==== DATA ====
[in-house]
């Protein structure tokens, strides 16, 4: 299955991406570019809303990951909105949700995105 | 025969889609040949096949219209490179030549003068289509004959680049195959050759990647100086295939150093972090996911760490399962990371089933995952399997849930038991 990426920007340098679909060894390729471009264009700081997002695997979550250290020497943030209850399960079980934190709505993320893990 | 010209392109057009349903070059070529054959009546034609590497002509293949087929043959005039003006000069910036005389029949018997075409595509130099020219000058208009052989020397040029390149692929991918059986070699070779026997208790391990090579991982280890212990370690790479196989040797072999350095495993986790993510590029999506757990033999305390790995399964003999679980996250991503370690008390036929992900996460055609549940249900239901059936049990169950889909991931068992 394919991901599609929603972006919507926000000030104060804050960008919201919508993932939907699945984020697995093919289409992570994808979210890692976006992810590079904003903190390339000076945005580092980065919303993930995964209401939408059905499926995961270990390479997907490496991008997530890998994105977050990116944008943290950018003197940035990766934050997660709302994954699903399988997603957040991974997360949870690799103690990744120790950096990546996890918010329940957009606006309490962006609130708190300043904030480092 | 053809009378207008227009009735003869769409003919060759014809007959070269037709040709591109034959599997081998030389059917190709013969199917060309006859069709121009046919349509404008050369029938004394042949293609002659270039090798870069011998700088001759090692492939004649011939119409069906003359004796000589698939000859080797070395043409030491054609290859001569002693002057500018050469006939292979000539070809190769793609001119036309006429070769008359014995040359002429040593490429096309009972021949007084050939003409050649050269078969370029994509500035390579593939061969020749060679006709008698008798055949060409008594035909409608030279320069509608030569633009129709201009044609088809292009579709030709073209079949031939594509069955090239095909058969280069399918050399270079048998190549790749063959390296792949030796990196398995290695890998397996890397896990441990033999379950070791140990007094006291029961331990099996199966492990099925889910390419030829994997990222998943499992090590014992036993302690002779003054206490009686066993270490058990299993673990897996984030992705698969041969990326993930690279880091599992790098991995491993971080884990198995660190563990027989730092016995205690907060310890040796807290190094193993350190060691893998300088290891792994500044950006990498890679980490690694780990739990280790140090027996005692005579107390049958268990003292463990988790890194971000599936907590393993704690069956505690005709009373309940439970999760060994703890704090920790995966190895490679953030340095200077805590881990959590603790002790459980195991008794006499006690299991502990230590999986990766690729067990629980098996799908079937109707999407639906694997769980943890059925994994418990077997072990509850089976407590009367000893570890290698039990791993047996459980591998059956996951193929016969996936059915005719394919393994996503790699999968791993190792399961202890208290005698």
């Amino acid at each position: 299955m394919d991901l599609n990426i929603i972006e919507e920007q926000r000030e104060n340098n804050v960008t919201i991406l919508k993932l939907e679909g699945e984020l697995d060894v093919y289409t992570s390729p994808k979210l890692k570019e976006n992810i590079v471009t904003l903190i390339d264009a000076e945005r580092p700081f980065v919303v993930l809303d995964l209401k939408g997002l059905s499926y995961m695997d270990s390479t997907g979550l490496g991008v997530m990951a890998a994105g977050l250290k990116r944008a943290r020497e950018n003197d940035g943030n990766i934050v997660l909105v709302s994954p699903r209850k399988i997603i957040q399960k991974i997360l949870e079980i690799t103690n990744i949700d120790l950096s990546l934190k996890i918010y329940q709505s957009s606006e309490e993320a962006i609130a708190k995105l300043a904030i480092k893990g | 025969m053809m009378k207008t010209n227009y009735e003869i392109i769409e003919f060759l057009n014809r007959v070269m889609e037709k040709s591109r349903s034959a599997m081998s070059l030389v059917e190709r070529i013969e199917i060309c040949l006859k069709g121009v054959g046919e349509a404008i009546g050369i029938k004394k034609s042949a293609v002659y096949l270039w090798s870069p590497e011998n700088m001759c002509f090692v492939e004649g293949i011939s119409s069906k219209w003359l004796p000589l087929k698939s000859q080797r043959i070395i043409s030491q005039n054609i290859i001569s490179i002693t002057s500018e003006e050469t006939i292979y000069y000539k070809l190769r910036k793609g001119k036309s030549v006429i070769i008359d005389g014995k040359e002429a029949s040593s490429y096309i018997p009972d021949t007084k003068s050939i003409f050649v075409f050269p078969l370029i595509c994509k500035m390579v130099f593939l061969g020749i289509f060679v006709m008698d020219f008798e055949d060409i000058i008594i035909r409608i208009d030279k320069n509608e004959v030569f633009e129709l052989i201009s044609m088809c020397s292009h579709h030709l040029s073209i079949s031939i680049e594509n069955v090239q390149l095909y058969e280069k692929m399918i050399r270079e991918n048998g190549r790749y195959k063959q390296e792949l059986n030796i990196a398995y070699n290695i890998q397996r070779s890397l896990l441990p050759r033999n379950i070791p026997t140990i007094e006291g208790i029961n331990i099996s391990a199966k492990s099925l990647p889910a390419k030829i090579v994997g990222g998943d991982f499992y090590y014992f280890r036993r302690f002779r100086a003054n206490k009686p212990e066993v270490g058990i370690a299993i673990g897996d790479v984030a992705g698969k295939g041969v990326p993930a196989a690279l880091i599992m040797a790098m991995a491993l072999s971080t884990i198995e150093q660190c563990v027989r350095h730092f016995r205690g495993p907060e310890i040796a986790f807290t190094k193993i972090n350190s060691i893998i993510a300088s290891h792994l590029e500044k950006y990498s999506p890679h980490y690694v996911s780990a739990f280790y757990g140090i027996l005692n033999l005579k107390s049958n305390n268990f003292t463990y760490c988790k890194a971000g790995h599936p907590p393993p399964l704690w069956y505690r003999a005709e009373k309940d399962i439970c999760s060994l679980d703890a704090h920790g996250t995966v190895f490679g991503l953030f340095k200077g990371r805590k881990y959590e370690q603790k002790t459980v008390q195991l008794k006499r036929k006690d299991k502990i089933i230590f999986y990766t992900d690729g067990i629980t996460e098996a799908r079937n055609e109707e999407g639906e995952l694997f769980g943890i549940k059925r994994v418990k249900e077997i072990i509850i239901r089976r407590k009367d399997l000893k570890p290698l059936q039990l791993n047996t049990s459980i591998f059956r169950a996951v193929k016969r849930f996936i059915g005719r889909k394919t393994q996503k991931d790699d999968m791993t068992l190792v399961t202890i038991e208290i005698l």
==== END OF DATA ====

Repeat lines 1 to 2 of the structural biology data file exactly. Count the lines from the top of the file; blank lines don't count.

[in-house]
């Protein structure tokens, strides 16, 4: 299955991406570019809303990951909105949700995105 | 025969889609040949096949219209490179030549003068289509004959680049195959050759990647100086295939150093972090996911760490399962990371089933995952399997849930038991 990426920007340098679909060894390729471009264009700081997002695997979550250290020497943030209850399960079980934190709505993320893990 | 010209392109057009349903070059070529054959009546034609590497002509293949087929043959005039003006000069910036005389029949018997075409595509130099020219000058208009052989020397040029390149692929991918059986070699070779026997208790391990090579991982280890212990370690790479196989040797072999350095495993986790993510590029999506757990033999305390790995399964003999679980996250991503370690008390036929992900996460055609549940249900239901059936049990169950889909991931068992 394919991901599609929603972006919507926000000030104060804050960008919201919508993932939907699945984020697995093919289409992570994808979210890692976006992810590079904003903190390339000076945005580092980065919303993930995964209401939408059905499926995961270990390479997907490496991008997530890998994105977050990116944008943290950018003197940035990766934050997660709302994954699903399988997603957040991974997360949870690799103690990744120790950096990546996890918010329940957009606006309490962006609130708190300043904030480092 | 053809009378207008227009009735003869769409003919060759014809007959070269037709040709591109034959599997081998030389059917190709013969199917060309006859069709121009046919349509404008050369029938004394042949293609002659270039090798870069011998700088001759090692492939004649011939119409069906003359004796000589698939000859080797070395043409030491054609290859001569002693002057500018050469006939292979000539070809190769793609001119036309006429070769008359014995040359002429040593490429096309009972021949007084050939003409050649050269078969370029994509500035390579593939061969020749060679006709008698008798055949060409008594035909409608030279320069509608030569633009129709201009044609088809292009579709030709073209079949031939594509069955090239095909058969280069399918050399270079048998190549790749063959390296792949030796990196398995290695890998397996890397896990441990033999379950070791140990007094006291029961331990099996199966492990099925889910390419030829994997990222998943499992090590014992036993302690002779003054206490009686066993270490058990299993673990897996984030992705698969041969990326993930690279880091599992790098991995491993971080884990198995660190563990027989730092016995205690907060310890040796807290190094193993350190060691893998300088290891792994500044950006990498890679980490690694780990739990280790140090027996005692005579107390049958268990003292463990988790890194971000599936907590393993704690069956505690005709009373309940439970999760060994703890704090920790995966190895490679953030340095200077805590881990959590603790002790459980195991008794006499006690299991502990230590999986990766690729067990629980098996799908079937109707999407639906694997769980943890059925994994418990077997072990509850089976407590009367000893570890290698039990791993047996459980591998059956996951193929016969996936059915005719394919393994996503790699999968791993190792399961202890208290005698």